The Philadelphia School District's latest defeat in its wildly disproportionate war on a whistle-blower should be its last. But even after a judge ordered the perpetually broke school system to pay damages to the former administrator, a lawyer for the district vowed to continue its quixotic and costly defense of its attack on free speech and the press.

Federal Judge Juan R. Sánchez this week ordered the district and former officials to pay Francis X. Dougherty more than $300,000, an estimate of the earnings he lost after being fired for speaking to The Inquirer and authorities about an inappropriately awarded contract. Earlier, a federal jury found that the district, then-Superintendent Arlene Ackerman, and another administrator had violated Dougherty's First Amendment rights in a campaign to purge the system of leakers.

Dougherty's tips helped reveal that Ackerman, who resigned in 2011 and died in 2013, had steered a $7.5 million emergency security camera contract to a relatively inexperienced firm that wasn't approved for such work - even though an approved firm was already preparing to install the cameras. As Dougherty's attorney put it, he was "the kind of public servant a city can only hope for" - the kind who takes a risk to expose misconduct.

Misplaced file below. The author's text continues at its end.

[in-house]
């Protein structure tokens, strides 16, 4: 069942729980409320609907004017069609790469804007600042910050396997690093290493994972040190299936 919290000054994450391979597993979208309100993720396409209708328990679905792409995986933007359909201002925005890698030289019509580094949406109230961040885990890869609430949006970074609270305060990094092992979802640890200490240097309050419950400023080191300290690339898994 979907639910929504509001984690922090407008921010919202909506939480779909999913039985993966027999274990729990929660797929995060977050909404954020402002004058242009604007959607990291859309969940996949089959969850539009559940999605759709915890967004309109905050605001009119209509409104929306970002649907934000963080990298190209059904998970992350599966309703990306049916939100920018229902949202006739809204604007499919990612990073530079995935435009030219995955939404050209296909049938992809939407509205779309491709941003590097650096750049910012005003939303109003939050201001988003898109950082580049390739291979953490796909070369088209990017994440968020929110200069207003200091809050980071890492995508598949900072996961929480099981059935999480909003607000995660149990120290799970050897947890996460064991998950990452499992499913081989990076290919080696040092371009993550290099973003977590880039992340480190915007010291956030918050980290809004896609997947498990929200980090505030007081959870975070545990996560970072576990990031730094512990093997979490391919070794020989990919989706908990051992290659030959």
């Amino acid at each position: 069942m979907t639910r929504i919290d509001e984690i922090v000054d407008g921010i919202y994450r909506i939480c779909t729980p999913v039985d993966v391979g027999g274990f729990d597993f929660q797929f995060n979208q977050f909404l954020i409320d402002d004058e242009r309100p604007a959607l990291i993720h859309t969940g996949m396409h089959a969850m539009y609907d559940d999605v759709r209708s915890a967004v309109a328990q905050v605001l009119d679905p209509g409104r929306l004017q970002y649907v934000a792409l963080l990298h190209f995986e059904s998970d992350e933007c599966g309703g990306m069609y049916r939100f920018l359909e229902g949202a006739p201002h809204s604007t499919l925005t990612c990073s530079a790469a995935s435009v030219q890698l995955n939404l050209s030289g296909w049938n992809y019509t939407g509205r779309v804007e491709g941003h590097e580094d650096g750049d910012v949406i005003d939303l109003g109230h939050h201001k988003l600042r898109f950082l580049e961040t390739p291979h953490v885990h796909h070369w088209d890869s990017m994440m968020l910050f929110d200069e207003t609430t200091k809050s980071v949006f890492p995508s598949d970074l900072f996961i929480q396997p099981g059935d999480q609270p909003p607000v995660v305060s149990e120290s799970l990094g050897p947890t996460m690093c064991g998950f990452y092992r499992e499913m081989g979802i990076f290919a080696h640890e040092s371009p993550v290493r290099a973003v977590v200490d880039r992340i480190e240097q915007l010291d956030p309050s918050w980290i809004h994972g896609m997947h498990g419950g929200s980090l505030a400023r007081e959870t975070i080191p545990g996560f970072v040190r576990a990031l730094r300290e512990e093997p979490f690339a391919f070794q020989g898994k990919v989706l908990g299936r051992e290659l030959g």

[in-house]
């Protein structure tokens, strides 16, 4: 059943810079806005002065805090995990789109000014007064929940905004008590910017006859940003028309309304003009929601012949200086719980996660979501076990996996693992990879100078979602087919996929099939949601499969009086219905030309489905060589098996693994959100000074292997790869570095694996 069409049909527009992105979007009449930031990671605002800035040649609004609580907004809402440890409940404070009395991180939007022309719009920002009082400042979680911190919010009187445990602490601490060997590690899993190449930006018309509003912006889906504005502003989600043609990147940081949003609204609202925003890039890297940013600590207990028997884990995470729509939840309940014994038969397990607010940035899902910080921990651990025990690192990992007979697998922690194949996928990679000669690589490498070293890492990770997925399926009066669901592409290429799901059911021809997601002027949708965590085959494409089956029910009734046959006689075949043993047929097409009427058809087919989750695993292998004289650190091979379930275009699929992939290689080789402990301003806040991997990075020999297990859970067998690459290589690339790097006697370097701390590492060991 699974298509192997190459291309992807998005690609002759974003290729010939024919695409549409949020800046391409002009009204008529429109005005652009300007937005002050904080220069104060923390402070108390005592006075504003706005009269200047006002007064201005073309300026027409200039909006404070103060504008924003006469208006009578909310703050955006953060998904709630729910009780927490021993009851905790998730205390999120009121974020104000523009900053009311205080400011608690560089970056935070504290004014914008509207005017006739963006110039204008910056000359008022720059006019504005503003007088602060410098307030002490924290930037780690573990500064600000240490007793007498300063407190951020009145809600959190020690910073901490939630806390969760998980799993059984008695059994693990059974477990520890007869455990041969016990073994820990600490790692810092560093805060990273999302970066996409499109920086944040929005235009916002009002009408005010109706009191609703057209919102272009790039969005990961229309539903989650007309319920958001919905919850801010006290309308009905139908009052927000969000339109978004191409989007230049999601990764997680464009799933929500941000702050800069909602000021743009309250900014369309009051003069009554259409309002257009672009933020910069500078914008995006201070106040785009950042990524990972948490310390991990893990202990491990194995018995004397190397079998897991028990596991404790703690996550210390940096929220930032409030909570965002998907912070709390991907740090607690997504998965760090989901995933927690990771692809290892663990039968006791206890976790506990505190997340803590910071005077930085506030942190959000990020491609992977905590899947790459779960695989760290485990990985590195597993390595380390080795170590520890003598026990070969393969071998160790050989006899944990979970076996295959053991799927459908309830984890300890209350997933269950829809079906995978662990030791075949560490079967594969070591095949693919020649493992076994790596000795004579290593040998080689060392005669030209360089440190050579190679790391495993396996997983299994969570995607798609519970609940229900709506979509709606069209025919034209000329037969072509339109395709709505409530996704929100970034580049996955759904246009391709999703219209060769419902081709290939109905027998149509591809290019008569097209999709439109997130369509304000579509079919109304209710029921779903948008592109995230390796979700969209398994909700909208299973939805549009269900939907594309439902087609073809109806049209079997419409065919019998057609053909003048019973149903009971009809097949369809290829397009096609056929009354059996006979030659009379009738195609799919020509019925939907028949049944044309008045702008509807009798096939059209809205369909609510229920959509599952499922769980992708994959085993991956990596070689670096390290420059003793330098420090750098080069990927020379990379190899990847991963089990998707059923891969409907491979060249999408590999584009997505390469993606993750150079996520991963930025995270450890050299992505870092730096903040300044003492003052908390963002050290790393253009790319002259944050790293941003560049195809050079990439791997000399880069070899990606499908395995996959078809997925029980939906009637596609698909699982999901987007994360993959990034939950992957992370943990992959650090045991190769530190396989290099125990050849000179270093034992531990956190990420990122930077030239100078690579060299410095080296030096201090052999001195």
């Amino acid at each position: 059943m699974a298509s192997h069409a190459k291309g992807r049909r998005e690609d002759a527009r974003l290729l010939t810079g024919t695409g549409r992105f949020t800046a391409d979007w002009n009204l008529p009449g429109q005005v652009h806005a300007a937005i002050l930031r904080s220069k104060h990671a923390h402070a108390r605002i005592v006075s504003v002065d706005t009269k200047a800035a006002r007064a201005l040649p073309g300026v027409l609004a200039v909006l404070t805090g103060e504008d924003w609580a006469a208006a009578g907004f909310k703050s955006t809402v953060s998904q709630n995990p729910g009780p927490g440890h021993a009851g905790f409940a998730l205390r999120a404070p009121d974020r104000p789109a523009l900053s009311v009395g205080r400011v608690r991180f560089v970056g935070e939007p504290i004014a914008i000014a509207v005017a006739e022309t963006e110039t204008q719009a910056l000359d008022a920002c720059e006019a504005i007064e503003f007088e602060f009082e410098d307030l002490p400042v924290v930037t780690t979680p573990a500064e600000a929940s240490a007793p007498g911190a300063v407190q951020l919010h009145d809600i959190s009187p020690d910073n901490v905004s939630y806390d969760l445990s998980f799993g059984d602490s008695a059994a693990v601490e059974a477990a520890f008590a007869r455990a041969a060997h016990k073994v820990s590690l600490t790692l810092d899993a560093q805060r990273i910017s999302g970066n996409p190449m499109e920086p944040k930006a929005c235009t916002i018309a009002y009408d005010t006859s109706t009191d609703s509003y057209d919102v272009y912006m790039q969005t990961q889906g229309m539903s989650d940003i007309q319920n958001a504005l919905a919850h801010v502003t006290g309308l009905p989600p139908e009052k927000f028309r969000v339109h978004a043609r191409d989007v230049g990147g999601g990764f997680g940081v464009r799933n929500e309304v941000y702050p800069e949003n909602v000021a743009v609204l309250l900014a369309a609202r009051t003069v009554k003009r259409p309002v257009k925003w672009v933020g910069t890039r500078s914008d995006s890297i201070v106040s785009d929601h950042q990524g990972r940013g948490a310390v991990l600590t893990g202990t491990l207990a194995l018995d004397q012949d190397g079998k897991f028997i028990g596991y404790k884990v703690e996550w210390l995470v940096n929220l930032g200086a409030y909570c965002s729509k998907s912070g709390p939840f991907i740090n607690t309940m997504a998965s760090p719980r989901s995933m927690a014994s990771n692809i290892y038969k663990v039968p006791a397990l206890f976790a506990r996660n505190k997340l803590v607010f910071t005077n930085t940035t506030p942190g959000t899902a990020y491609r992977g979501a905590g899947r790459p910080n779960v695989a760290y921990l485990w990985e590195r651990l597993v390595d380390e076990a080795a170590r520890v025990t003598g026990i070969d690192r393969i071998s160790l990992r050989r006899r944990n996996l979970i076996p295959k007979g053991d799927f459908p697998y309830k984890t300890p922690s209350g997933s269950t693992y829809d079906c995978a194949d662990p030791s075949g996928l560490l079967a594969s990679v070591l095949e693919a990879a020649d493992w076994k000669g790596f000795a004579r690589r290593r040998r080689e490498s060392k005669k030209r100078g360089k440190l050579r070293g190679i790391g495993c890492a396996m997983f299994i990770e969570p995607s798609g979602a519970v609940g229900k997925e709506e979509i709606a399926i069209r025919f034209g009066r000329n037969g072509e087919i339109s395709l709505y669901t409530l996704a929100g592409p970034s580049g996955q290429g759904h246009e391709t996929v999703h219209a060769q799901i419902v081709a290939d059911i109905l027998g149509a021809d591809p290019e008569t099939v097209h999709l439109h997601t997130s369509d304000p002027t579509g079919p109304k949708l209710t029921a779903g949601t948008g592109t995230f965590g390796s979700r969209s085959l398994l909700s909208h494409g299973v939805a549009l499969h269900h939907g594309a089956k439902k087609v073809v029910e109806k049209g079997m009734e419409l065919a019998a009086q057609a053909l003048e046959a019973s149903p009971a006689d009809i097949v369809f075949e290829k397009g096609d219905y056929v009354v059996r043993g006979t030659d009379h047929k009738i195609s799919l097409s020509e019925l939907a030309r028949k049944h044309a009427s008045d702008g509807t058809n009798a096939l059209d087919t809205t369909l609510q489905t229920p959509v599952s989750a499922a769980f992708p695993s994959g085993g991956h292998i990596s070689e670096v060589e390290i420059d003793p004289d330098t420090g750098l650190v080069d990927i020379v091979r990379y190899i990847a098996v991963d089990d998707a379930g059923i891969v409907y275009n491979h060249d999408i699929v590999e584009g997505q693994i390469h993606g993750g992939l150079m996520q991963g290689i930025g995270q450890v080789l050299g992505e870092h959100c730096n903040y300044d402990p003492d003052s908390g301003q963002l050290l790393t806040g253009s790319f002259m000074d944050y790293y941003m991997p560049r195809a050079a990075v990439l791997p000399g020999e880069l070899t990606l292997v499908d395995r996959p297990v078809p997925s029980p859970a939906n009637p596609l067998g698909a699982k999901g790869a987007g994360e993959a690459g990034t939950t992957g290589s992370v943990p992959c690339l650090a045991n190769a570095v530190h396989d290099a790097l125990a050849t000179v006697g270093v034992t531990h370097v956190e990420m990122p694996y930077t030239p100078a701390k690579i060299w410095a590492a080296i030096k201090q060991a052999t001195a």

The School District never had a case here, and its lawyers' most recent arguments have an air of desperation. They agreed to let the judge determine damages, for example, and then argued that he had no authority to do so. They also maintained that even though the defendants suspended Dougherty and recommended his termination, it was the School Reform Commission that was responsible for his dismissal. As Sánchez noted, however, the SRC rubber-stamps almost every termination recommended by administrators.

Incredibly, although the district has already lost one appeal of the case to the Third Circuit, lawyer Joe Tucker told The Inquirer that it will challenge the judge's latest ruling.

Of course, regardless of the outcome, the lawyers win. As of last fall, the red-ink-soaked district had already spent $1.37 million on outside law firms - more than four times the damages awarded to Dougherty - to fight lawsuits stemming from the camera contract. The legal bills have no doubt grown substantially since.

In light of the courts' repeated recognition of the importance of free speech, particularly for whistle-blowers, it's time for Ackerman's successor, Superintendent William R. Hite Jr., to blow the whistle on the district's expensive, vindictive, and pointless pursuit of this case.